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Finance curriculum to be in schools by 2019

Students at Phnom Penh’s Sisowath High School prepare to take a test in 2015.
Students at Phnom Penh’s Sisowath High School prepare to take a test in 2015. Hong Menea

Finance curriculum to be in schools by 2019

The central bank announced yesterday that it was close to finalising a new academic curriculum to promote financial literacy with the aim of incorporating it into schools nationwide by the start of the 2019 academic year.

Speaking yesterday at a technical workshop on financial education in the Kingdom’s schools, Chea Serey, director-general of the National Bank of Cambodia (NBC), said the new curriculum would help raise students’ knowledge of financial literacy at an early age.

She added that the new curriculum was still being drafted and it would take time to finalise as the NBC intends to hold a series of consultation meetings and workshops with teachers in order to get feedback on how to best introduce the materials into lesson planning. Additionally, she said teachers would also be required to attend training courses to fully understand the value of the curriculum.

“We expect that this programme will help students learn how to calculate basic interest rates and understand their obligations [when using financial services] as well their rights,” she said.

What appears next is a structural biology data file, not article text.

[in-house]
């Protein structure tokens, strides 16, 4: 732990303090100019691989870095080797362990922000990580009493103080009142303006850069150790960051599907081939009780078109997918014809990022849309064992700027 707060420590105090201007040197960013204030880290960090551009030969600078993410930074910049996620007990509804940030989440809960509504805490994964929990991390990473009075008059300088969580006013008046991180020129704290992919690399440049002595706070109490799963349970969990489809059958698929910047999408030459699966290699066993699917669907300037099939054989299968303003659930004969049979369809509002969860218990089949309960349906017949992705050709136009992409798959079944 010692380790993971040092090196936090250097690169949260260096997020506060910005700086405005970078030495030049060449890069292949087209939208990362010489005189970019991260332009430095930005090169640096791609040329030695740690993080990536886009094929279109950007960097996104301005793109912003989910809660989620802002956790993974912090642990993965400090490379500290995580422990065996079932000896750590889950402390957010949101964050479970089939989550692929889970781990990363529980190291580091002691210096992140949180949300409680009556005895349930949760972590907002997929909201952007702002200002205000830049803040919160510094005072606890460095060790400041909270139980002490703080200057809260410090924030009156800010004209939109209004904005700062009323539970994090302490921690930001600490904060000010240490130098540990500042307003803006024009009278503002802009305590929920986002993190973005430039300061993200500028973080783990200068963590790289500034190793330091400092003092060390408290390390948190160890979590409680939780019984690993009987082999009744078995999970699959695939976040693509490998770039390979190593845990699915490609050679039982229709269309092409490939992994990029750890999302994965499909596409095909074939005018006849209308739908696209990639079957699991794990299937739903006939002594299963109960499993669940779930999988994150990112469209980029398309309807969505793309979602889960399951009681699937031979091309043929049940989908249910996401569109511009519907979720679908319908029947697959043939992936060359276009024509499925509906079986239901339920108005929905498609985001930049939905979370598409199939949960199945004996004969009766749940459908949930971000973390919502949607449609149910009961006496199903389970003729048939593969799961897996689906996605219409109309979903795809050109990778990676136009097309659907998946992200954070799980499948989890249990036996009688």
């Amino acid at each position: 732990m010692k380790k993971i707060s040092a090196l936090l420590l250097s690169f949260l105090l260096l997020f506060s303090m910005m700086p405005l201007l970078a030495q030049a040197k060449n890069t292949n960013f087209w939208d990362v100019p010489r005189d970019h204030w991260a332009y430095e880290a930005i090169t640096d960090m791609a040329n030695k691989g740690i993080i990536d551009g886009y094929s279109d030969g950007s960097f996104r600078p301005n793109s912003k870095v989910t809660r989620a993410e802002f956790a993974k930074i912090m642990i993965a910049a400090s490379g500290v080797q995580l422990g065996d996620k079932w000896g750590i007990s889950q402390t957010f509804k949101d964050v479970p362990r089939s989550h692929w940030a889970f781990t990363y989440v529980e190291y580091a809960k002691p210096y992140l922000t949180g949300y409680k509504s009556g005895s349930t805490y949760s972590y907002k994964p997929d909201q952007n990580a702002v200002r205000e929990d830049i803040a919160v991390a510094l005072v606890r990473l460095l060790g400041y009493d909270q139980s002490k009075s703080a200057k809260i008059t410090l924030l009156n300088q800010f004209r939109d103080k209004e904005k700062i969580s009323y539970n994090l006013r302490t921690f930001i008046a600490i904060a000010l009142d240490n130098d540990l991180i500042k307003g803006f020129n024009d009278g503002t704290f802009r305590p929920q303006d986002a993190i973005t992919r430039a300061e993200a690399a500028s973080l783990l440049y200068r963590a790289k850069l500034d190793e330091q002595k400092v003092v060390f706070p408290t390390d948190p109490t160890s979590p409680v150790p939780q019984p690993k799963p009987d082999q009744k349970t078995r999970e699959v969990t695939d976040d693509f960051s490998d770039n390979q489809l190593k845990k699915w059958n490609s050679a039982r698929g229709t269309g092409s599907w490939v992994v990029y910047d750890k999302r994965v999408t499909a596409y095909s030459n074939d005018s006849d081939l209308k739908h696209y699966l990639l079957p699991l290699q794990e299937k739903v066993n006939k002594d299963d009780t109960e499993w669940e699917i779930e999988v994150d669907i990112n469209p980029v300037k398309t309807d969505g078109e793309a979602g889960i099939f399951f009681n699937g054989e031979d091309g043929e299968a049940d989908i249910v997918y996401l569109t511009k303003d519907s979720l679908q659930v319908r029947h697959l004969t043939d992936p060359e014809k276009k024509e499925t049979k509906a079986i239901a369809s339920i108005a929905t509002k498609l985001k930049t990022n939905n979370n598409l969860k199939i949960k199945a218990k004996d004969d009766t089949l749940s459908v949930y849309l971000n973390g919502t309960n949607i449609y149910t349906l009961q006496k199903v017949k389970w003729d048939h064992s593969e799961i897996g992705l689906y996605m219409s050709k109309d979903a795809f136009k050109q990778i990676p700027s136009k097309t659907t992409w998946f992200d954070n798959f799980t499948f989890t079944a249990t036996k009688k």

Serey stressed that with nearly two-thirds of the Cambodian population under the age of 30 it was important to improve the financial literacy of youth. This would help bring them into the formal financial sector, which would play a significant role in boosting overall economic activity.

“The Cambodian financial sector very much needs the participation of young people and thus young people should be educated well on the concept of financial management,” she said.

The NBC has been working with officials from the Ministry of Education, Youth and Sports (MoEYS), as well as development partners, to design a curriculum that will teach the concepts of savings, loans and financial management tools to students in the primary and high school levels.

Mok Sarom, deputy director-general of education at MoEYS, said the curriculum would be integrated into three existing subjects that include mathematics, home economics and life skills.

“We are trying to grow knowledge of the financial sector by teaching children to manage their money well and educate them to appreciate the meaning of savings,” he said.

“When we have a clear financial plan, life will be successful and we will enjoy prosperity.”

In March, the NBC launched its “Let’s Talk Money!” campaign, a set of instructive comic books given out to primary schools nationwide. The books were developed in cooperation with Good Return, an Australian NGO that promotes financial inclusion and responsible lending.

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